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20 Cards in this Set

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  • Back
who is more affected by spasmodic dysphonia?
females (4:1); typically discovered between ages 39 and 45
what is the cause of spasmodic dysphonia?
cause is unknown
what are the symptoms of spasmodic dysphonia?
action-induced, abrupt initiation and termination of voice, and may have a tremor or spasm
what is the treatment of spasmodic dysphonia?
no cure, can only reduce severity of symptoms with botox, voice therapy, AAC, or surgery
causes of TBI?
external forces acting on the head such as motor vehicle accidents, falls, assaults, explosion injuries
what is the prevalence of TBI?
1.25 million people a year receive medical attention, 1 in 4 are hospitalized, 1 in 3 are left w/ permanent disabilities
what is the severity of TBI?
mild tbi may cause temporary dysfunction of brain cells, severe tbi may cause bruising, torn tissues, bleeding and others that could result in long-term complications or death
What is dysarthria?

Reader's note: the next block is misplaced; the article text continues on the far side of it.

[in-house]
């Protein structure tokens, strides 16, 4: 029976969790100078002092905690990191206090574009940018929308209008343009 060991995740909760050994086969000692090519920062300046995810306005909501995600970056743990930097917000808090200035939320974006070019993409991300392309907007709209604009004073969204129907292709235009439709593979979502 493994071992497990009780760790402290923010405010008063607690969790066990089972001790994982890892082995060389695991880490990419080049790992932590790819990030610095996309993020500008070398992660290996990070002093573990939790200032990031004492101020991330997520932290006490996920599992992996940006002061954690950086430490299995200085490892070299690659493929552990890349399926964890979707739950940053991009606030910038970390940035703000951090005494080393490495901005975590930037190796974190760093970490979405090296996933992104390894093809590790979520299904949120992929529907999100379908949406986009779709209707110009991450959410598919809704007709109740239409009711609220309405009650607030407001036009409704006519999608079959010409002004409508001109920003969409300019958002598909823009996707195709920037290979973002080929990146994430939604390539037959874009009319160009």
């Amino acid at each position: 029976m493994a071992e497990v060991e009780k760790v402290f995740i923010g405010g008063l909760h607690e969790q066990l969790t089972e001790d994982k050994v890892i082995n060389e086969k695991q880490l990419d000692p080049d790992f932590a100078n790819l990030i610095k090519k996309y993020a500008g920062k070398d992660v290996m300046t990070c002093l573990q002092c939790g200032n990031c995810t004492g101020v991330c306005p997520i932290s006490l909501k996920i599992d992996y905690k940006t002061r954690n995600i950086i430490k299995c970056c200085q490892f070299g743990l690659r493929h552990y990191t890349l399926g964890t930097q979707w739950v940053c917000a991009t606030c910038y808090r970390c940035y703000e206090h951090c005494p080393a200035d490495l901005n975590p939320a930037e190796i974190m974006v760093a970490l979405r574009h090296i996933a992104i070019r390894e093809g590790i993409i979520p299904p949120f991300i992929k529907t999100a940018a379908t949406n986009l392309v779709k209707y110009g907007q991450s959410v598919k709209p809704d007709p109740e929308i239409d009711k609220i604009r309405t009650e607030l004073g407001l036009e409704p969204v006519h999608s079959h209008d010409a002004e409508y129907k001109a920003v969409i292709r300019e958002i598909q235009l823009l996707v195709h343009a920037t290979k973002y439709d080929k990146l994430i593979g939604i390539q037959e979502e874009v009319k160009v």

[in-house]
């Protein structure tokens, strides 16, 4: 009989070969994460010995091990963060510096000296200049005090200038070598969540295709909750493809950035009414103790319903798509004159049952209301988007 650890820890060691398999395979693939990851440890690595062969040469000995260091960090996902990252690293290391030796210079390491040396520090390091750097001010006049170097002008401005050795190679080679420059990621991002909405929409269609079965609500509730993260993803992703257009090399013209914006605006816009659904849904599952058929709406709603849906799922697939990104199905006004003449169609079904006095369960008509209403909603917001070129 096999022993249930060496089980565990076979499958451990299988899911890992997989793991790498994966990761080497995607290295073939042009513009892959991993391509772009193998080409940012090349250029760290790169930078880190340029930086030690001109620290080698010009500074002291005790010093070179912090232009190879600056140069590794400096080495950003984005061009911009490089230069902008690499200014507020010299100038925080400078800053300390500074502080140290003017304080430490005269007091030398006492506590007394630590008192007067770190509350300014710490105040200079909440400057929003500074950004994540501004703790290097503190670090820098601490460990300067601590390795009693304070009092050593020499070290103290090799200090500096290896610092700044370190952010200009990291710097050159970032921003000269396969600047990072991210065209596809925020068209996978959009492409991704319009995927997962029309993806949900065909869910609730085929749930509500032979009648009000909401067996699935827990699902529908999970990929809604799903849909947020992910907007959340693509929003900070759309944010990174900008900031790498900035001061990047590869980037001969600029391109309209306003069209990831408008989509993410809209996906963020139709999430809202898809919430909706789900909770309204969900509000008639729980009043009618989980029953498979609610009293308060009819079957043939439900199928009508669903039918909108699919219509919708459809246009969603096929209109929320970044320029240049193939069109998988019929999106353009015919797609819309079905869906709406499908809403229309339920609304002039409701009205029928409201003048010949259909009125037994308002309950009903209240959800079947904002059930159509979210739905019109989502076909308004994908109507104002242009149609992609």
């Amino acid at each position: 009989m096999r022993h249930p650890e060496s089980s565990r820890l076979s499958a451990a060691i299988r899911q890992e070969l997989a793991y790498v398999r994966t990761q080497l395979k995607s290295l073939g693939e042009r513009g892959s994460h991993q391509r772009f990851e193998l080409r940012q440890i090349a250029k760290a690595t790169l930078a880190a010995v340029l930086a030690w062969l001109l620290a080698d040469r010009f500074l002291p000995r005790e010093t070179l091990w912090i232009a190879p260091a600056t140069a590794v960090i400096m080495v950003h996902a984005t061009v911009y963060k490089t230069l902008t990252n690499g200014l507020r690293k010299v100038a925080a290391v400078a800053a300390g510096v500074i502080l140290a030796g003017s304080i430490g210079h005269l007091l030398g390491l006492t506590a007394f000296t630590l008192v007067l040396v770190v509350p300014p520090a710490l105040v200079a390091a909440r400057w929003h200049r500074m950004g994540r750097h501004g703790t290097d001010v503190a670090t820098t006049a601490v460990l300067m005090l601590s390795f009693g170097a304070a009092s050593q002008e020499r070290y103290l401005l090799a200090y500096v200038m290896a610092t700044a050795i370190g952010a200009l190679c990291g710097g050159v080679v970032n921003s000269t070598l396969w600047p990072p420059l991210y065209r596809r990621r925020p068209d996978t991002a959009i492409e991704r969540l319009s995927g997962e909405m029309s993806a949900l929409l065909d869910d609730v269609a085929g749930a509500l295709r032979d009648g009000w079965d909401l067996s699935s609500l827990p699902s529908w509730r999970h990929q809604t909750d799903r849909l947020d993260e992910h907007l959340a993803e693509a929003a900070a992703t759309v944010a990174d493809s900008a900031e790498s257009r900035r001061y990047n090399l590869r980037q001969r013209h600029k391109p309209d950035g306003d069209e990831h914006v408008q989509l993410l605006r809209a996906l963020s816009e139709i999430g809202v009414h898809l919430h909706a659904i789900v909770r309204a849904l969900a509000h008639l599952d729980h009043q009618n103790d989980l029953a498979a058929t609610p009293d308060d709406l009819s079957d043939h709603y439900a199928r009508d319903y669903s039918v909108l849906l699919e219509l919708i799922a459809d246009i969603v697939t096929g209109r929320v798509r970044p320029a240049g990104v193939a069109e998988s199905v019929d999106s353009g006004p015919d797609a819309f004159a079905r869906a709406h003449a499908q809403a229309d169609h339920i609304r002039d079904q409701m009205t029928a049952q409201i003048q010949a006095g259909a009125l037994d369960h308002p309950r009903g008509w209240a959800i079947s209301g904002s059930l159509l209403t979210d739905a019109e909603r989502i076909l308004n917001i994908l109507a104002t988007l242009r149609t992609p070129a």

a motor speech disorder in which muscles of the mouth, face, and respiratory system may become weak, move more slowly, or not move at all
what is the treatment of TBI?
little can be done to reverse the initial brain damage. rehabilitation involves individualized treatment programs
what is myasthenia gravis?
a common type of flaccid dysarthria; an autoimmune disease in which the neuromuscular junction becomes impaired as the patient uses that particular muscle or muscle group, resulting in extreme muscle fatigue
what is the incidence of myasthenia gravis?
1 in 10,000
what causes myasthenia gravis?
the immune system produces antibodies that attack the receptors that lie on the muscle side of the neuromuscular junction
what are the symptoms of myasthenia gravis?
vocal change with voice usage from normal to breathy, weak and barely audible. a few minutes of vocal rest can restore the voice, but a few minutes of usage will cause symptoms to return
what is the treatment of myasthenia gravis?
anticholinesterase medications, immunodepressants, antimetabolite agents, corticosteroids, thymectomy, plasmapheresis
what is an essential tremor?
most common of the movement disorders and is considered a benign autosomal dominant condition with variable penetrance
what are the symptoms of the essential tremor?
may appear in tongue, velar, pharyngeal, and laryngeal structures, producing vocal tremor in the 4-7 per second range
what is the familial tremor?
a common form of essential tremor (50% of all cases) often beginning in early adulthood
what are the symptoms of familial tremors?
exaggerated termorous behavior, more than the normal tremor
who is most affected by familial tremors?
people who are overworking particular muscles, such as may be felt or seen while carrying a heavy weight
what is the treatment of essential tremors?
little to be done medically or therapeutically